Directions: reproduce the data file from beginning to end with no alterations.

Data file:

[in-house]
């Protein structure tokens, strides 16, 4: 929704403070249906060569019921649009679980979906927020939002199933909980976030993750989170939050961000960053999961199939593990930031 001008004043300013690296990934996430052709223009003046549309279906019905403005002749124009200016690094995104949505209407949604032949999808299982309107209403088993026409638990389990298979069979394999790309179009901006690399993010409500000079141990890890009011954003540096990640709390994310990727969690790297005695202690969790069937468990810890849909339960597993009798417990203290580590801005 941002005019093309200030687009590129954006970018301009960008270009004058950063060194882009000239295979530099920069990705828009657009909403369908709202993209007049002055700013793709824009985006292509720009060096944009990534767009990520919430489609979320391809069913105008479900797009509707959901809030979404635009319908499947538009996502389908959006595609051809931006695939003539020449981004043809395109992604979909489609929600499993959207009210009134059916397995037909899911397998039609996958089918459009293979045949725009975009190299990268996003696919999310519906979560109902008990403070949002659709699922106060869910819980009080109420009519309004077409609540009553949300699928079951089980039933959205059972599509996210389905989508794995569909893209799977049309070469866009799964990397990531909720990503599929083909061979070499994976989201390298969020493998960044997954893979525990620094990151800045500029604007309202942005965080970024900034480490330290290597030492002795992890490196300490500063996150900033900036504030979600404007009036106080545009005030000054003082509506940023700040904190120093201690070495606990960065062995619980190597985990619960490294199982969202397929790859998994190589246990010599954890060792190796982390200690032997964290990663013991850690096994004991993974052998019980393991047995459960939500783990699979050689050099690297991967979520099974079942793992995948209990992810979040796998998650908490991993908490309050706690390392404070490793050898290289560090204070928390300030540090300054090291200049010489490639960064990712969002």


[in-house]
């Protein structure tokens, strides 16, 4: 929704403070249906060569019921649009679980979906927020939002199933909980976030993750989170939050961000960053999961199939593990930031 001008004043300013690296990934996430052709223009003046549309279906019905403005002749124009200016690094995104949505209407949604032949999808299982309107209403088993026409638990389990298979069979394999790309179009901006690399993010409500000079141990890890009011954003540096990640709390994310990727969690790297005695202690969790069937468990810890849909339960597993009798417990203290580590801005 941002005019093309200030687009590129954006970018301009960008270009004058950063060194882009000239295979530099920069990705828009657009909403369908709202993209007049002055700013793709824009985006292509720009060096944009990534767009990520919430489609979320391809069913105008479900797009509707959901809030979404635009319908499947538009996502389908959006595609051809931006695939003539020449981004043809395109992604979909489609929600499993959207009210009134059916397995037909899911397998039609996958089918459009293979045949725009975009190299990268996003696919999310519906979560109902008990403070949002659709699922106060869910819980009080109420009519309004077409609540009553949300699928079951089980039933959205059972599509996210389905989508794995569909893209799977049309070469866009799964990397990531909720990503599929083909061979070499994976989201390298969020493998960044997954893979525990620094990151800045500029604007309202942005965080970024900034480490330290290597030492002795992890490196300490500063996150900033900036504030979600404007009036106080545009005030000054003082509506940023700040904190120093201690070495606990960065062995619980190597985990619960490294199982969202397929790859998994190589246990010599954890060792190796982390200690032997964290990663013991850690096994004991993974052998019980393991047995459960939500783990699979050689050099690297991967979520099974079942793992995948209990992810979040796998998650908490991993908490309050706690390392404070490793050898290289560090204070928390300030540090300054090291200049010489490639960064990712969002």